Based on the Barclays U.S. Aggregate Bond Index, this pegs the majority of the portfolio at approximately a 2.1% annual yield, just below recent inflation estimates for the Consumer Price Index (CPI) around 2.2%. Add in taxes, and the equity and real estate portions of the portfolio have to provide substantial outperformance to offset both the loss in buying power of a bond-heavy portfolio and to provide real returns.


2. Bond risk is greatly underestimated

There can be no guarantee that a high bond allocation will preserve the value of the portfolio. Bonds face many of the same risks as equity investments, including the financial health of the issuer—default risk—and market risk. But they are particularly vulnerable to interest-rate and inflation risks. Since bonds typically offer a fixed interest rate (TIPs are one exception), increases in market interest rates lower the value of the bond, while increased inflation will whittle away the value of the return.


3. Traditional age-adjusted portfolios lack an inflation hedge

Inflation has been remarkably mild in recent years, but there is no guarantee it will continue at or below 2%. The U.S. money supply, as measured by M1, has increased since the credit crisis, generally outpacing domestic economic growth. Through the increased money supply, the Federal Reserve has deliberately sought increased inflation. At some point their wish will be more fully granted. The maturity value of a $20,000 bond investment 10 years in the future is still $20,000 regardless of whether or not it will buy an equivalent amount of goods or services.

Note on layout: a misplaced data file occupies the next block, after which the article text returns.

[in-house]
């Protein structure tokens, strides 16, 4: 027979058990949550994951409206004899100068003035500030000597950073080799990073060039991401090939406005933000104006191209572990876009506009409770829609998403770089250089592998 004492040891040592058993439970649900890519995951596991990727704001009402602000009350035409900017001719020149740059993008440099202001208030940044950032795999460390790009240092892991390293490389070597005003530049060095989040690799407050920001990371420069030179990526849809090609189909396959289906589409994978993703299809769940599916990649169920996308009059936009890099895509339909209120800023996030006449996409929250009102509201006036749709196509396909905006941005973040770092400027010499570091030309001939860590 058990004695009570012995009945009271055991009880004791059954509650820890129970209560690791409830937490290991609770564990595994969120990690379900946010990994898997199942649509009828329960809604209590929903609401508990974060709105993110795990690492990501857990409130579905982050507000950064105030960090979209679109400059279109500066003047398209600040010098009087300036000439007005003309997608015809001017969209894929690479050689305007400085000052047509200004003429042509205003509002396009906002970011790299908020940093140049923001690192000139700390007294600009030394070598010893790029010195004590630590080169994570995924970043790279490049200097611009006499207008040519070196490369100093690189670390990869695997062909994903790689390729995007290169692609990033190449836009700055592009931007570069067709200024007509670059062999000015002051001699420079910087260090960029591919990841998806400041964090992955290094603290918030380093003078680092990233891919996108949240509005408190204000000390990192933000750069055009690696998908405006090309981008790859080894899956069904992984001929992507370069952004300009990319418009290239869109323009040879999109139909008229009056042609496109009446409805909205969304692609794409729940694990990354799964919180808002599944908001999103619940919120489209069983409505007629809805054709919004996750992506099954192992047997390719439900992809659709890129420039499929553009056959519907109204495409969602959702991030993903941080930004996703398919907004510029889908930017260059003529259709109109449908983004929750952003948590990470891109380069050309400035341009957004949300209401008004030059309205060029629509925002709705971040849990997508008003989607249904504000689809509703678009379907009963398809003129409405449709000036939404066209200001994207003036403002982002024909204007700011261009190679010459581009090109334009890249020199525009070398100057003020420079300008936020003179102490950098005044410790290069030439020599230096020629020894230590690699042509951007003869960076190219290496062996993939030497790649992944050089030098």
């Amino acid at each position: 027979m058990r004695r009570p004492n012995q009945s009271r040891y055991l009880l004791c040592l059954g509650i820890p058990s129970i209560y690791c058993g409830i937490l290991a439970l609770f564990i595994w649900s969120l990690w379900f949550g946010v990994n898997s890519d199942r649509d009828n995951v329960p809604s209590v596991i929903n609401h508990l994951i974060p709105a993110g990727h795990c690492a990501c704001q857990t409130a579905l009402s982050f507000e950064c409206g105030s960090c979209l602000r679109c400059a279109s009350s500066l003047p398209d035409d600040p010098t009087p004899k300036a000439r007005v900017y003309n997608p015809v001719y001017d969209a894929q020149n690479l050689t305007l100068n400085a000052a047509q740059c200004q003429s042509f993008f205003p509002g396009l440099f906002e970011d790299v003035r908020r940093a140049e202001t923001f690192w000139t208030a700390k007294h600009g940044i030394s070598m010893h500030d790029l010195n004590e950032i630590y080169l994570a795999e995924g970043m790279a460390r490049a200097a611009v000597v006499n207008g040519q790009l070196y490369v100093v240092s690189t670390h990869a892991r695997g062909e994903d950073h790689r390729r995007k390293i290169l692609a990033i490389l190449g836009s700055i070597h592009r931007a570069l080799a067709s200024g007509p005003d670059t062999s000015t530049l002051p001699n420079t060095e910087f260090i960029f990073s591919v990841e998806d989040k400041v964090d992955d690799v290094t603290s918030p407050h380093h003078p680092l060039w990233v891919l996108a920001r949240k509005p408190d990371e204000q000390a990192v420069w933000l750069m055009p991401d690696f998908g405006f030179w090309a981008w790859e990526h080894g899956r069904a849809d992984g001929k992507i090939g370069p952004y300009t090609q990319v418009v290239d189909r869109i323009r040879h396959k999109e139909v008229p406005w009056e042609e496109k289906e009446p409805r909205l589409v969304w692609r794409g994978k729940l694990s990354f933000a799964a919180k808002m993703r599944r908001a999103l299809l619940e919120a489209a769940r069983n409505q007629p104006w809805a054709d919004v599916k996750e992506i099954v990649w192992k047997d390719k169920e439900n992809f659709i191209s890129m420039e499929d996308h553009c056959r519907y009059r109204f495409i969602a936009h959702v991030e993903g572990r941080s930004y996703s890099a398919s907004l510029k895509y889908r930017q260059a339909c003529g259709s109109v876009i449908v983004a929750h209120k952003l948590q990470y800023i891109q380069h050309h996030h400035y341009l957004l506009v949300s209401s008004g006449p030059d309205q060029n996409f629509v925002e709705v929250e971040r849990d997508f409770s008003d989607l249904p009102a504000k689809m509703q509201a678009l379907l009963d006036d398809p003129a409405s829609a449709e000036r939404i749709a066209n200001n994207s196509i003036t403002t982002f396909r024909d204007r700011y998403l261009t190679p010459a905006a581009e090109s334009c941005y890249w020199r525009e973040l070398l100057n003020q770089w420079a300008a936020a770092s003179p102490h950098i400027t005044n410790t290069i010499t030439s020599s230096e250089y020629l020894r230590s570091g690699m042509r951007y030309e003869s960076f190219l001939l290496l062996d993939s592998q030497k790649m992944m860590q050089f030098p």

4. Correlations break down in severe market declines

Traditional market theory maintains that bond values and stock prices are uncorrelated—they move in opposing directions. When stocks decline, bonds should increase in value, maintaining the overall value of a diversified portfolio. Studies have shown that in times of market uncertainty, relationships tend to break down with higher-risk bonds most vulnerable to losses. In the 2007–2009 market decline, asset classes became more correlated, moving down together.



5. Retirees need equities for higher returns, but may not have time to recover from a severe bear market

Buy-and-hold investment approaches rely on the market’s long-term upward bias to recover from a bear market. But the recovery is neither guaranteed nor predictable. It took close to five years for most major market indexes to recover from the 2000–2002 market decline and over three years to recover from 2008–2009’s worst levels. History shows that, on average, a new bear market begins every 5.5 years, with an average duration of 18.1 months. Omitting the distortion of the 1929 crash, the average time lost making up bear markets is 3.6 years. And that calculation merely measures the time spent for indexes to return to breakeven from the lowest point in a bear market—recapturing past market highs can often take even longer.


6. Active management offers more effective risk management than a bond-centric approach